Figure 3: Positioning on the Bambach saddle chair is important. Knees should be positioned lower than the hips to create the optimal 45 degree angle between the spine and hips.
|Figure 4: The Bambach saddle chair is available in three configurations: assistant with arm rest (left), doctor/hygienist (center), and front desk (right). A foot ring may be added to the assistant's chair if desired.|
Saddle chairs, such as the Bambach (Hager Worldwide, figure 4), help preserve the natural "S" curvature of the spine, removing strain from the lumbar area (figure 2). Additionally, due to the seat shape, the spine-hip angle is kept at an optimal 45 degrees. This allows the back and thigh muscles to be at their most relaxed positions. Use of the Bambach saddle chair has been shown to maintain an acceptable working posture that may reduce the development of work-related musculoskeletal disorders.5
Additionally, with proper posture during treatment, stress and strain is taken off of the shoulders. When using a flat chair, the operator will elevate the elbows while leaning forward and working. This places increased stress on the shoulders, which in turn is transmitted to the neck, leading to orthopedic issues over time. It also leads to fatigue after shorter periods of work. Conversely, chairs such as the Bambach position the operator more upright with the elbows positioned closer to the body in a more natural position. This takes strain off the shoulders and lessens fatigue during long treatments or busy days.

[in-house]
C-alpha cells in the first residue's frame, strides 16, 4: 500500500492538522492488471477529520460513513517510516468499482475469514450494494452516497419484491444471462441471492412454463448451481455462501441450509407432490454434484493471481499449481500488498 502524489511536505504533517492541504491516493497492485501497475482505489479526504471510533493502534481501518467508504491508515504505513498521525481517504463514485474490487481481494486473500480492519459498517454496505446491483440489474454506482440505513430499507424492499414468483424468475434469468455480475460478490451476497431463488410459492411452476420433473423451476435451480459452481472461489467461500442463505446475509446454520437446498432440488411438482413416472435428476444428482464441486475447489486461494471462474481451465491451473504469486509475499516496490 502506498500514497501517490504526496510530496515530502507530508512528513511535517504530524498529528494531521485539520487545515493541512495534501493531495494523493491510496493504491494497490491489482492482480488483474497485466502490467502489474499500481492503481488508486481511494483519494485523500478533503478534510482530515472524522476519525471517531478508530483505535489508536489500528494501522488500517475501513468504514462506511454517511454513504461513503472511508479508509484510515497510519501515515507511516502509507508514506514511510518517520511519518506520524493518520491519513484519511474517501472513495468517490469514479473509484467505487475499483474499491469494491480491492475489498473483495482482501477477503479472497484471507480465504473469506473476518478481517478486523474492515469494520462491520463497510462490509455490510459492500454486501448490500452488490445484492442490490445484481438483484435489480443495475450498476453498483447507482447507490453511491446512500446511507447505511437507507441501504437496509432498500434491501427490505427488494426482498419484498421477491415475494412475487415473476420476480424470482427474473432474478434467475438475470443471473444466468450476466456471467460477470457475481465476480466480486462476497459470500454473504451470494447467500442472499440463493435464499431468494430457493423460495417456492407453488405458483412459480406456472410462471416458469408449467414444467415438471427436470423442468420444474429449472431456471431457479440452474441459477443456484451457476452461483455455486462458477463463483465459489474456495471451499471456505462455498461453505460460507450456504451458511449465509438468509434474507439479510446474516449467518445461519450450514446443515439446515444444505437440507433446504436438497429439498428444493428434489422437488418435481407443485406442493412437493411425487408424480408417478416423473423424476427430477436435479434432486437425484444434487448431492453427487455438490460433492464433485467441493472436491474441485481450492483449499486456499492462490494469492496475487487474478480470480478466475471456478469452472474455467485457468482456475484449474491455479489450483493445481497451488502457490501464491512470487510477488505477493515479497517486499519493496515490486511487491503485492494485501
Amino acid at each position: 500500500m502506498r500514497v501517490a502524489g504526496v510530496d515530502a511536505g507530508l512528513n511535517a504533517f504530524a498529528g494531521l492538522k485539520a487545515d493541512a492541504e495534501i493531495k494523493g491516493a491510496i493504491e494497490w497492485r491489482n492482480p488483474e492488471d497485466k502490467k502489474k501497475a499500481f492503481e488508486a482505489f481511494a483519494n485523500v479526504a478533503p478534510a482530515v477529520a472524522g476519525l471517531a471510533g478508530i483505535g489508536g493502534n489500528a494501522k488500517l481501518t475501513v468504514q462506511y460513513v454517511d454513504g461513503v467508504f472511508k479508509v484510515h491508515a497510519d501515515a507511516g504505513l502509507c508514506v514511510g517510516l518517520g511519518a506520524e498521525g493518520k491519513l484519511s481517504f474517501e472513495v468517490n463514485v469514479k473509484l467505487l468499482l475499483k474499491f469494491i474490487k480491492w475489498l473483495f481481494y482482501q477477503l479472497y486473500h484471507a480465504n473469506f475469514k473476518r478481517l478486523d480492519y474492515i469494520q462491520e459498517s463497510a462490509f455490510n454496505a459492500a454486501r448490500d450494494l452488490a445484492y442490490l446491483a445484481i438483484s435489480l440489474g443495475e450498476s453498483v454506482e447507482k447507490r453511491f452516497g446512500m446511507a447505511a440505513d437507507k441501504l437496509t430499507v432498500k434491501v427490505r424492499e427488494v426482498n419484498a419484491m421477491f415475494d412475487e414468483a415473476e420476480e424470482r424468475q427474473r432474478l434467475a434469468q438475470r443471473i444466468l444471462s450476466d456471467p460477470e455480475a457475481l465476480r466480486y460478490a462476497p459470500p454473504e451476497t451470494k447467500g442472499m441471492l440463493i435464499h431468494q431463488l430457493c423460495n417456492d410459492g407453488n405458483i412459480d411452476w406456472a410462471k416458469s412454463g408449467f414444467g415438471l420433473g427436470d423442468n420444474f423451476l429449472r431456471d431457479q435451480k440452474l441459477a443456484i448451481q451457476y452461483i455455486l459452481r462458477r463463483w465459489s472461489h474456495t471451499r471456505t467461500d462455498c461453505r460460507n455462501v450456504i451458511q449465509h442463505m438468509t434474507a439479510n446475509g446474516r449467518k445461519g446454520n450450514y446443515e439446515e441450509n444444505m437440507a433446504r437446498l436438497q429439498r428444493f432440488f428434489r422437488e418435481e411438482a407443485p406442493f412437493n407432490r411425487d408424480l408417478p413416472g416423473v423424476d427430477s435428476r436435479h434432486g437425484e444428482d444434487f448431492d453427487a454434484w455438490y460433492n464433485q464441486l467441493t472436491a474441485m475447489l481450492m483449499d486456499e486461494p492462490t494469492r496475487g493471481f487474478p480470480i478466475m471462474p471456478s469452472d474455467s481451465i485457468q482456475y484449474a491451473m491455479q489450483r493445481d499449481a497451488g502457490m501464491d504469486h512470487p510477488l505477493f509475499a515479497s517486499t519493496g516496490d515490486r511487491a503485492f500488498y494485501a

Typically, when seated in a flat chair, the operator tends to position him- or herself so that the knees are at the same level as the hips (horizontal and parallel with the floor). Proper positioning in the Bambach chair-so that the hips are at the optimal angle-requires the knees to be positioned slightly lower than the hips to create an angle with the horizontal plane. This aids in removing loading off the lumbar region (figure 3). It is also recommended that if the practitioner is planning on changing loupes or acquiring a set, the working distance be measured while seated in the saddle chair and the patient ideally positioned. This will ensure the ideal working distance.
Doctors and hygienists spend a large portion of their day seated and rendering treatment. Over time, stress and strain in the lumbar region and also the neck can lead to degenerative changes that can affect not only how we practice, but the quality of life both in and out of the operatory. Chairs like the Bambach position the operator in the correct position, with the optimal angle between the spine and hips, relieving stress in the lumbar area. Less physical stress when rendering treatment results in better health, especially as we age.
4. Kanteshwari K, Sridhar R, Mishra AK, Shirahatti R, Maru R, Bhusari P. Correlation of awareness and practice of working postures with prevalence of musculoskeletal disorders among dental professionals. Gen Dent. 2011;59:476-83; quiz 484-5.
Gregori M. Kurtzman, DDS, MAGD, DICOI, is in private general practice in Silver Spring, Maryland. He has lectured internationally on the topics of restorative dentistry, endodontics, implant surgery, prosthetics, and periodontics. He has nearly 400 published articles and has earned fellowship in the AGD, AAIP, ACD, ICOI, Pierre Fauchard, ADI; mastership in the AGD and ICOI; and diplomate status in the ICOI and ADIA. He can be reached at firstname.lastname@example.org.